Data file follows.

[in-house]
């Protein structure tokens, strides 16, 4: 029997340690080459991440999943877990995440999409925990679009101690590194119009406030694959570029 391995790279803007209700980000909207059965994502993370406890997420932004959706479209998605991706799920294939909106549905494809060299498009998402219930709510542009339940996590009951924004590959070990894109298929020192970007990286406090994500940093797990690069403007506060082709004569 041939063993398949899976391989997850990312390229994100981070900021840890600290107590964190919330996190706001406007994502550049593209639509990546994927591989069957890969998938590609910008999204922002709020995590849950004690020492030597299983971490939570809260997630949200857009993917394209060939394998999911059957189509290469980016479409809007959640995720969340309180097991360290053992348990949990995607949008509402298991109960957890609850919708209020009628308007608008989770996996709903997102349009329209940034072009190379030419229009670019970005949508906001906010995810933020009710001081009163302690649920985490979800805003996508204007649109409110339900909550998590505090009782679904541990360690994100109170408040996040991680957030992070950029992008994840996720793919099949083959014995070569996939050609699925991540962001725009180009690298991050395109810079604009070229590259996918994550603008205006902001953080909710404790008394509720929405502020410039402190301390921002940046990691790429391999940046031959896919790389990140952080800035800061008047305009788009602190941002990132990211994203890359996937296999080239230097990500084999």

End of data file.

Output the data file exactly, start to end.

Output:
[in-house]
């Protein structure tokens, strides 16, 4: 029997340690080459991440999943877990995440999409925990679009101690590194119009406030694959570029 391995790279803007209700980000909207059965994502993370406890997420932004959706479209998605991706799920294939909106549905494809060299498009998402219930709510542009339940996590009951924004590959070990894109298929020192970007990286406090994500940093797990690069403007506060082709004569 041939063993398949899976391989997850990312390229994100981070900021840890600290107590964190919330996190706001406007994502550049593209639509990546994927591989069957890969998938590609910008999204922002709020995590849950004690020492030597299983971490939570809260997630949200857009993917394209060939394998999911059957189509290469980016479409809007959640995720969340309180097991360290053992348990949990995607949008509402298991109960957890609850919708209020009628308007608008989770996996709903997102349009329209940034072009190379030419229009670019970005949508906001906010995810933020009710001081009163302690649920985490979800805003996508204007649109409110339900909550998590505090009782679904541990360690994100109170408040996040991680957030992070950029992008994840996720793919099949083959014995070569996939050609699925991540962001725009180009690298991050395109810079604009070229590259996918994550603008205006902001953080909710404790008394509720929405502020410039402190301390921002940046990691790429391999940046031959896919790389990140952080800035800061008047305009788009602190941002990132990211994203890359996937296999080239230097990500084999």